Hi-tech and science-defying: The tourist attractions of the future

Roshina Jowaheer
Tourist attractions of the future
Tourist attractions of the future

An opera house shaped like a fossil, a balancing Jenga hotel made of shipping containers, restaurants in floating spheres reached by skywalks... these are just some of the the hi-tech, science-defying constructions that tourists will be flocking to visit in the not-too-distant future.

The name of the game seems to be more unthinkable, the better. Who, for example, has ever dreamt of staying in a giant balancing Rubik's cube in Slovakia's High Tatra Mountains?

One of the most innovative attractions due to open in the next few years will be found in Abu Dhabi, where the futuristic Saadiyat Island Cultural District will house the world's single largest concentration of cultural assets, complete with its own Louvre and the world's biggest Guggenheim museum, among other completely over-the-top attractions designed to lure culture vultures from around the world.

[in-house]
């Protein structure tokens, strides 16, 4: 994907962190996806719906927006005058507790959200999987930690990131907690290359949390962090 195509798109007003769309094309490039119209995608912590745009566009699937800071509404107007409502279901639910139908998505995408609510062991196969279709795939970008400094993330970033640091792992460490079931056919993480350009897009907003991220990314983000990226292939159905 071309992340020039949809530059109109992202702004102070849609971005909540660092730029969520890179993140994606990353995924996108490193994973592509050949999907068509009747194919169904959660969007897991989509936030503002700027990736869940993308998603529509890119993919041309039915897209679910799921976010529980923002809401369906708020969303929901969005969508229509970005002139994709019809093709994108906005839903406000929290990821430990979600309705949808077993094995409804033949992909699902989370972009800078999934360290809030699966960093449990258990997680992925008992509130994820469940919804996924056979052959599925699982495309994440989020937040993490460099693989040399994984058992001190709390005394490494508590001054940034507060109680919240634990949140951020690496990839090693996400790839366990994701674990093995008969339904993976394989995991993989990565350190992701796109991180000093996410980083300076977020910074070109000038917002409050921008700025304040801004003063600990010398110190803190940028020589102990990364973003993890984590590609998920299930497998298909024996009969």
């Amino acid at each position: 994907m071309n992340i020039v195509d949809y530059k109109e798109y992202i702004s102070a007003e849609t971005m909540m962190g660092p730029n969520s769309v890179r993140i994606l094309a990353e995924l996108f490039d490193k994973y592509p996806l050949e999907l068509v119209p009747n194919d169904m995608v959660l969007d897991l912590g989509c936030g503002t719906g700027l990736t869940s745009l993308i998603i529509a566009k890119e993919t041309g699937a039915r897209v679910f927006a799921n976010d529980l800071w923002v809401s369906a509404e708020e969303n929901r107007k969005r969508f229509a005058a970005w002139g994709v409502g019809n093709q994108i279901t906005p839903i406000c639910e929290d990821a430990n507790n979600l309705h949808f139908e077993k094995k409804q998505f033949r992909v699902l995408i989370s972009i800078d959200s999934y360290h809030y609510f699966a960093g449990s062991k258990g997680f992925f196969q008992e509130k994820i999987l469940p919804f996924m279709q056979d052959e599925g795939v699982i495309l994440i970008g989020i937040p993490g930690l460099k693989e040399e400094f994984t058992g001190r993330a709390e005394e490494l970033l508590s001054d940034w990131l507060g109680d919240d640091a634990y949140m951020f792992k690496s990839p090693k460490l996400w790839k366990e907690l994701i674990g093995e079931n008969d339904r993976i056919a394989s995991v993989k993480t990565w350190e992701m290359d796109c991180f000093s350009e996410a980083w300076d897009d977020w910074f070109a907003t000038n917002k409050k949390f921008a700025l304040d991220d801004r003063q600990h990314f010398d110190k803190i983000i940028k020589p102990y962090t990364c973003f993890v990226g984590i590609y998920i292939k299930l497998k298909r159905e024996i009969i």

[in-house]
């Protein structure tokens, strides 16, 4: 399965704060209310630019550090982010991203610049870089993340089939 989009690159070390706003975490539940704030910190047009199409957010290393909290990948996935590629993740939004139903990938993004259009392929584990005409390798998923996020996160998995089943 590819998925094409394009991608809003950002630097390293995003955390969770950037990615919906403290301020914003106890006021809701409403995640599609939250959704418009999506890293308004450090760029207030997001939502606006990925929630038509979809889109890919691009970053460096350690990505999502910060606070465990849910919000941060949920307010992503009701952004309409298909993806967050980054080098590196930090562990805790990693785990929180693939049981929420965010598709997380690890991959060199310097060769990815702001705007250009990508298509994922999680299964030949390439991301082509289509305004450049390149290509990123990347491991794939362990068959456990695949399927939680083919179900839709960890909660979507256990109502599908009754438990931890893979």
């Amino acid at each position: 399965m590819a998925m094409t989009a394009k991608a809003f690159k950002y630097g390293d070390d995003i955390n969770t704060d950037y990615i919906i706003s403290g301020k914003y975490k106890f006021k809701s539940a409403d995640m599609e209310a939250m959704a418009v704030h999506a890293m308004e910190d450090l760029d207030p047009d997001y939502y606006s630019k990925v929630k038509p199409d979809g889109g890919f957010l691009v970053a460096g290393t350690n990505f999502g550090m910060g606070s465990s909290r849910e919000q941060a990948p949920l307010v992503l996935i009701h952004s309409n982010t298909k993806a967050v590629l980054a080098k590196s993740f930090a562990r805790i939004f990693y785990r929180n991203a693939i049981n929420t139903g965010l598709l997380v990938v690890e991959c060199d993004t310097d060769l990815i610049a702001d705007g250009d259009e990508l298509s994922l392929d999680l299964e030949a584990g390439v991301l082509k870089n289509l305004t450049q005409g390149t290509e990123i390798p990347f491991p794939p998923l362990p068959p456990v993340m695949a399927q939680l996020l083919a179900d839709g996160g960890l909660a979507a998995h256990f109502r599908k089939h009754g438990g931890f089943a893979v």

Hotel designs are pushing all the boundaries, too. Take the giant glass floating snowflake drifting effortlessly in the Norwegian Fjords. The five-star hotel Krystall in Tromso has been designed to push boundaries and at the same time will give uninterrupted view of the Northern Lights.

Then there's the much awaited Garden Bridge in London, which was given the green light at the end of 2014. Once it is built, the public garden and pedestrian crossing will provide a vital new route between north and south London, featuring plants, trees, woodland and meandering walkways - all hanging above the River Thames.

Lovehomeswap.com compiled a list of 50 tourist attractions that we can expect to visit in the future. Many of the attractions are currently in construction, while work on the other out-of-this-world buildings is yet to commence.

Take a look at the most exciting futuristic landmarks in our slideshow below...

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